One Health, 46 solutions to save the planet
In a large-scale effort to reduce human infectious diseases and conserve human and animal life, researchers have collated and reviewed the evidence for 46 solutions that aim to advance the United Nations’ Sustainable Development Goals. These solutions, published Aug. 1 in the Lancet Planetary Health, cover a broad swath of ideological and geographical ground, from accessing health care in Borneo, to restoring forests in Madagascar, to controlling pythons in the Florida Everglades.
“These win-win solutions were widespread and diverse,” said Dr. Kathryn Fiorella, assistant professor in the Department of Public and Ecosystem Health at the College of Veterinary Medicine and one of 28 multidisciplinary authors on the paper. “They were found on all continents except Antarctica, they reduced burdens of most types of human parasites or pathogens and they addressed most of the major environmental threats identified by the International Union for Conservation of Nature.”
In the North Carolina State University-led paper, “Evidence Gaps and Diversity Among Potential Win–Win Solutions for Conservation and Human Infectious Disease Control,” the team of researchers from multiple institutions — whose expertise range from public health, ecology and conservation, veterinary medicine and beyond — did a literature review on interventions that reduce human infectious disease while advancing conservation goals. This resulted in 46 proposed interventions, which they then evaluated for feasibility based on available evidence. Fiorella and her colleagues’ evaluation found that approximately a third of them are safe and feasible for implementation now. Others were promising but needed more data.
“We considered when and where the intervention worked, if it had any co-benefits or collateral impacts and how much evidence there was for prior success,” Fiorella said. Each intervention varies in scale, costs and impacts. The authors then created an online database, divided the solutions into categories and described the level of evidence for each.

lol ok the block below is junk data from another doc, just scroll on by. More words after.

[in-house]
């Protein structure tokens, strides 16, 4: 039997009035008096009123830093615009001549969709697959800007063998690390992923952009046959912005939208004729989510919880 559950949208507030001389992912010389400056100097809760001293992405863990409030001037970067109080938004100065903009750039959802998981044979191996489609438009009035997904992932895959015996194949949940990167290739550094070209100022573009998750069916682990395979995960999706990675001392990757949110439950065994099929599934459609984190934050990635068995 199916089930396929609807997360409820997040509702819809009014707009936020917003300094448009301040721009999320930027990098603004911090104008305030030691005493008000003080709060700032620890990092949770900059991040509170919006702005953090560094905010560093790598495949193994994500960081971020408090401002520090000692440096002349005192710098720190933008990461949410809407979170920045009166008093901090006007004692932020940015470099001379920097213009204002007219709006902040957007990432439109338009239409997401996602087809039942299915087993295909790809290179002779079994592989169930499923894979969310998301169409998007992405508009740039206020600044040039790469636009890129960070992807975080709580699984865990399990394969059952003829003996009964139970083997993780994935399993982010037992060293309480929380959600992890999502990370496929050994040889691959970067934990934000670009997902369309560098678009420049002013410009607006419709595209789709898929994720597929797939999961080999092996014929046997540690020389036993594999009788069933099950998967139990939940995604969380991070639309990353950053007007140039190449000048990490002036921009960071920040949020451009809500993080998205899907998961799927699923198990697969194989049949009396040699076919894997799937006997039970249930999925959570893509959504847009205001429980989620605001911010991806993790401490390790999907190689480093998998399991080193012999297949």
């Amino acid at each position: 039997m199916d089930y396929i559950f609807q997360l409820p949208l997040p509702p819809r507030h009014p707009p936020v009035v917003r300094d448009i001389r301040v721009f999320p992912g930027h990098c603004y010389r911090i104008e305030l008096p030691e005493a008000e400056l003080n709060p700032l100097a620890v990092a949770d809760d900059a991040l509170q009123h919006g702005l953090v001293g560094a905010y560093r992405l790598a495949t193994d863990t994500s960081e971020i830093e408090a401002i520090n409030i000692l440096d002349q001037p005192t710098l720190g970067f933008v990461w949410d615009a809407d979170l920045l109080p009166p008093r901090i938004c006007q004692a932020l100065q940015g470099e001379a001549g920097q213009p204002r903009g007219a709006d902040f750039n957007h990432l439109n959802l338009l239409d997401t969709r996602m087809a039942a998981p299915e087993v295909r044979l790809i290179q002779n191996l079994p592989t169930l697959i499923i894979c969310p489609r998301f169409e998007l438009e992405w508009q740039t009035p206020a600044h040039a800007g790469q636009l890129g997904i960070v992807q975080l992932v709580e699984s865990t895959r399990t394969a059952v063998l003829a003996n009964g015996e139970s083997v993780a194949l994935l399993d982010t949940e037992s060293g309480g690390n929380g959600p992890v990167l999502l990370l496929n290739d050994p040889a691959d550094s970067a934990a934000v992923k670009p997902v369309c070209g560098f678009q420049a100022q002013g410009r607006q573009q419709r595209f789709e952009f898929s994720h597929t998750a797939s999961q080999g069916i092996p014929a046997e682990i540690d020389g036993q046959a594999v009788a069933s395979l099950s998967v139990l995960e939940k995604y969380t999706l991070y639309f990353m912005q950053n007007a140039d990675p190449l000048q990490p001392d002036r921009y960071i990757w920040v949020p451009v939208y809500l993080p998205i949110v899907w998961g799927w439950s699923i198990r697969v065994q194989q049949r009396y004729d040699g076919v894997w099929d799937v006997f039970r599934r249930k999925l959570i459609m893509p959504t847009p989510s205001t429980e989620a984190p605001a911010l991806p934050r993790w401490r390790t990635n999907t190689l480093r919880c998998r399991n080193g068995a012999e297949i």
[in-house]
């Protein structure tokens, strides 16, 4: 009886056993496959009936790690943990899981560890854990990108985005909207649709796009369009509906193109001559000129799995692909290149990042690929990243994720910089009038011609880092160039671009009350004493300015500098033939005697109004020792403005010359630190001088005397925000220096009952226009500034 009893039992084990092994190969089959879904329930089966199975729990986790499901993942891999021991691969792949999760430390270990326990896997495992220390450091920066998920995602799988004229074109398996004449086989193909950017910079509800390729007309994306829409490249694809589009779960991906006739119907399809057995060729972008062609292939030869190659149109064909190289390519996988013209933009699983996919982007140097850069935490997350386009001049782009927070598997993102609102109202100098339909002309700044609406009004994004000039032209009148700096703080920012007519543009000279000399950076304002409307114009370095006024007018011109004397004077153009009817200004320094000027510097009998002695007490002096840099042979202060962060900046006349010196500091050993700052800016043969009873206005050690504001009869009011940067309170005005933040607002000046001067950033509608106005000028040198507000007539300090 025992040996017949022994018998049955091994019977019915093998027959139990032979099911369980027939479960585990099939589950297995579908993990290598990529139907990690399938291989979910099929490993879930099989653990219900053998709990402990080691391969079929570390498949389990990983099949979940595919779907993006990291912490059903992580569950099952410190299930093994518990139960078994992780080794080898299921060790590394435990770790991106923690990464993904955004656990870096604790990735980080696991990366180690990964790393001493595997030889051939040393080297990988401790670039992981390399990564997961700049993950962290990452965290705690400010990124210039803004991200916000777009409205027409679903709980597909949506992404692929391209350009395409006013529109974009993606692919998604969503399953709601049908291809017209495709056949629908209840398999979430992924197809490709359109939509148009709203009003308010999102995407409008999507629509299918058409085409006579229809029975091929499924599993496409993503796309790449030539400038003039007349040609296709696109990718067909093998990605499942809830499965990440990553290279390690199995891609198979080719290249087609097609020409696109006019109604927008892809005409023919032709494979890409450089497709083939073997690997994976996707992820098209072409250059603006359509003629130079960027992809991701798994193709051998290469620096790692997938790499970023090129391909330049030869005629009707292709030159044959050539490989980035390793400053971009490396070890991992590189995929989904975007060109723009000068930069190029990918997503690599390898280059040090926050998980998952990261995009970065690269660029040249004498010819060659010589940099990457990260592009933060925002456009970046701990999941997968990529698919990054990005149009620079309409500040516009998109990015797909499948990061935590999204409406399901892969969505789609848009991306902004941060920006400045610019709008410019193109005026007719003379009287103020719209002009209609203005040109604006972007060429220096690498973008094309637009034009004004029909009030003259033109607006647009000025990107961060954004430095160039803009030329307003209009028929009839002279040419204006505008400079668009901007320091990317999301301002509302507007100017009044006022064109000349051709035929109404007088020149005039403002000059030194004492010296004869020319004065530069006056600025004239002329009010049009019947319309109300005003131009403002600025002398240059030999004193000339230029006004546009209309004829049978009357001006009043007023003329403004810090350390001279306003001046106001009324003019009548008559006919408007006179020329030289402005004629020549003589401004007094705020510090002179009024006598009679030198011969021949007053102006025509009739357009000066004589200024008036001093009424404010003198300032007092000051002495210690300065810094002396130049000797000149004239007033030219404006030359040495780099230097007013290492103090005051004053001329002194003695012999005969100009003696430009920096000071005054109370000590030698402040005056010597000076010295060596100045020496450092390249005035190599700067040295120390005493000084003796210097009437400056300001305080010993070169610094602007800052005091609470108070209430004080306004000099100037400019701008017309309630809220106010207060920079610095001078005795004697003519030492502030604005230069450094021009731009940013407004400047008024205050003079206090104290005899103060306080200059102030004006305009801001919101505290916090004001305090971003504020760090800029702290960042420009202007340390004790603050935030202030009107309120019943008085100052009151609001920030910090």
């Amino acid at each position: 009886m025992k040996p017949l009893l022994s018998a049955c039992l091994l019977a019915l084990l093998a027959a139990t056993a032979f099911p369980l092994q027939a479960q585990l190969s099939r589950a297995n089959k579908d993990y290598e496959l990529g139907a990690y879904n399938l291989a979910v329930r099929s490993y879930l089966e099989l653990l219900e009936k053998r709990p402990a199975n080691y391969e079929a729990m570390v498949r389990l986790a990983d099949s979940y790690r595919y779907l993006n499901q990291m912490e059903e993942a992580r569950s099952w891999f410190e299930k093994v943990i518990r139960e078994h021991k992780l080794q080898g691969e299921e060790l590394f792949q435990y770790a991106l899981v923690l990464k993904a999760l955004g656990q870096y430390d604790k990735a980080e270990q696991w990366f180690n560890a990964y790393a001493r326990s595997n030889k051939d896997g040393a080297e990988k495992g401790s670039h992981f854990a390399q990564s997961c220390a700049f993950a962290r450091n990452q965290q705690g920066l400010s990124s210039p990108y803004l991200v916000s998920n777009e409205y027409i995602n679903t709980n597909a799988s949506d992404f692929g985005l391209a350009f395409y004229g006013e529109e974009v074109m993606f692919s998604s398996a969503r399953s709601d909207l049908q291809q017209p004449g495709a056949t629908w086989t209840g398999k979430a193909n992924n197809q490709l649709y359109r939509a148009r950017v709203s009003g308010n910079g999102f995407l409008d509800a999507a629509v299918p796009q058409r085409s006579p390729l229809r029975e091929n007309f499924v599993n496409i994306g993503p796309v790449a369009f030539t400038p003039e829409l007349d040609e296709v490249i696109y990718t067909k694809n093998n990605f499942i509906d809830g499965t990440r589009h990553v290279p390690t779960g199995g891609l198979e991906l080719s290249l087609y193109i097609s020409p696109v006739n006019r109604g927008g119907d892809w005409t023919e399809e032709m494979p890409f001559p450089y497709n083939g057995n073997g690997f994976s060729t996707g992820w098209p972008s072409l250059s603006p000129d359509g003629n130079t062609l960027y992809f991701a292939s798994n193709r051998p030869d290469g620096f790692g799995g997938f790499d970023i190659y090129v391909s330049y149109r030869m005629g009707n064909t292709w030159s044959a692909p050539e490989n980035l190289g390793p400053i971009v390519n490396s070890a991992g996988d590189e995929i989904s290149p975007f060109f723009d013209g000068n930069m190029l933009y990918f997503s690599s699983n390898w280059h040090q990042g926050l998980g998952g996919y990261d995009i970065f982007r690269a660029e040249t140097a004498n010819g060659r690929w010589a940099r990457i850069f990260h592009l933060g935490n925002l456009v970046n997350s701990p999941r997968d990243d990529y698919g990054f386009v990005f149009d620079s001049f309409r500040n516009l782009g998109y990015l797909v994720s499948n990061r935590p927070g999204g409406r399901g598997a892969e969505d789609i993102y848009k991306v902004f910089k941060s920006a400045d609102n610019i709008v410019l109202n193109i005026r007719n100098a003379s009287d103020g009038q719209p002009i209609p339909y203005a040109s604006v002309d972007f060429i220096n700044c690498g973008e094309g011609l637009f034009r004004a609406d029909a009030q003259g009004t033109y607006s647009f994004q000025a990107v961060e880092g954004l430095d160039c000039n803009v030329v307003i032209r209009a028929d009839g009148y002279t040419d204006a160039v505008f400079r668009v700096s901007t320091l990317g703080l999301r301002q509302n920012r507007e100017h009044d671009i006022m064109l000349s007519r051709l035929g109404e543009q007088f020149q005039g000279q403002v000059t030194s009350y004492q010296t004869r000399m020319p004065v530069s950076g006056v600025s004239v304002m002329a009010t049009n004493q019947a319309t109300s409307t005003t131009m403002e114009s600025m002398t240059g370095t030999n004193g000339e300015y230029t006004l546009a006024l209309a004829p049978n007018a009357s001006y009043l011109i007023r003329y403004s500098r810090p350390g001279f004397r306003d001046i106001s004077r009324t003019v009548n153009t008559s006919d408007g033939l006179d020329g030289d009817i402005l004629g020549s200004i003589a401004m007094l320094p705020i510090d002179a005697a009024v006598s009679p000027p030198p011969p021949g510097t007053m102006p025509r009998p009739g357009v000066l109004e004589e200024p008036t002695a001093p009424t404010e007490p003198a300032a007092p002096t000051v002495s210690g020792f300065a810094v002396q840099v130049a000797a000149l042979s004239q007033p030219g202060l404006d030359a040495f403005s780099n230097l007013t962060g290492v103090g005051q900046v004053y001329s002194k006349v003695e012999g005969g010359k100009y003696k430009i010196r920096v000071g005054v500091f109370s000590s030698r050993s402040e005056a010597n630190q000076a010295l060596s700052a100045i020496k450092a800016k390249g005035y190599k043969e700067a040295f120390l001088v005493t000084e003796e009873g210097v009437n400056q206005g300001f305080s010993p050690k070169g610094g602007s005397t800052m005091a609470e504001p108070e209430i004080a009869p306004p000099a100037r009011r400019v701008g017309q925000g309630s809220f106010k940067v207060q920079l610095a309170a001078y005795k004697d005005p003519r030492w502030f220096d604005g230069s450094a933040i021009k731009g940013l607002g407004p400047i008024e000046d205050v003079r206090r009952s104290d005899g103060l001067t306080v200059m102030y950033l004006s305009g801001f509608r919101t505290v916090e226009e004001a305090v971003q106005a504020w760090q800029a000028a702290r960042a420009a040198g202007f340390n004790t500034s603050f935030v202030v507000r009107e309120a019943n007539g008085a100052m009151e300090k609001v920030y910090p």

All of the solutions employed a One Health mindset, in which the health and well-being of animals, people and the planet are inextricably linked. One such solution is restoring vulture populations in Asia to control human rabies. Vultures feed on livestock carcasses that were previously treated by the veterinary drug Diclofenac, toxic to vultures but not to free-ranging dogs that carry rabies. By switching from Diclofenac to a vulture-friendly veterinary drug like Meloxicam, vulture populations can recover, helping reduce free-ranging dog populations and thus human rabies exposure.
Switching these drugs is not a totally new concept. Diclofenac has already been banned in multiple countries, including India.
There are similar solutions that everyday people can implement as well, as simple as vaccinating your dog against rabies. “This reduces human rabies risks and protects wildlife,” Fiorella said. “It’s also a solution that many individuals have the power to contribute to.”
The study leverages the diverse backgrounds of its many authors. Fiorella’s overall expertise in One Health approaches to fisheries, livelihoods and nutrition, among other subjects, came into play in evaluating a wide array of the 46 solutions, including the ways HIV/AIDS impacts the environment, and the proposed solution of restoring native river prawns to control human schistosomiasis, a parasitic disease caused by trematode worms. “It’s a solution I find very promising,” Fiorella said.
These 46 proposed interventions are aimed at practitioners and policymakers. “Which solutions will be best for them, however, depends on the problems that they are trying to solve, their budgets and how willing they are to accept the risk that the intervention could fail to work or could have collateral impacts,” Fiorella said.
She anticipates incorporating the case studies they identified into a new course on planetary health planned for the spring 2023 semester.
Written by Melanie Greaver Cordova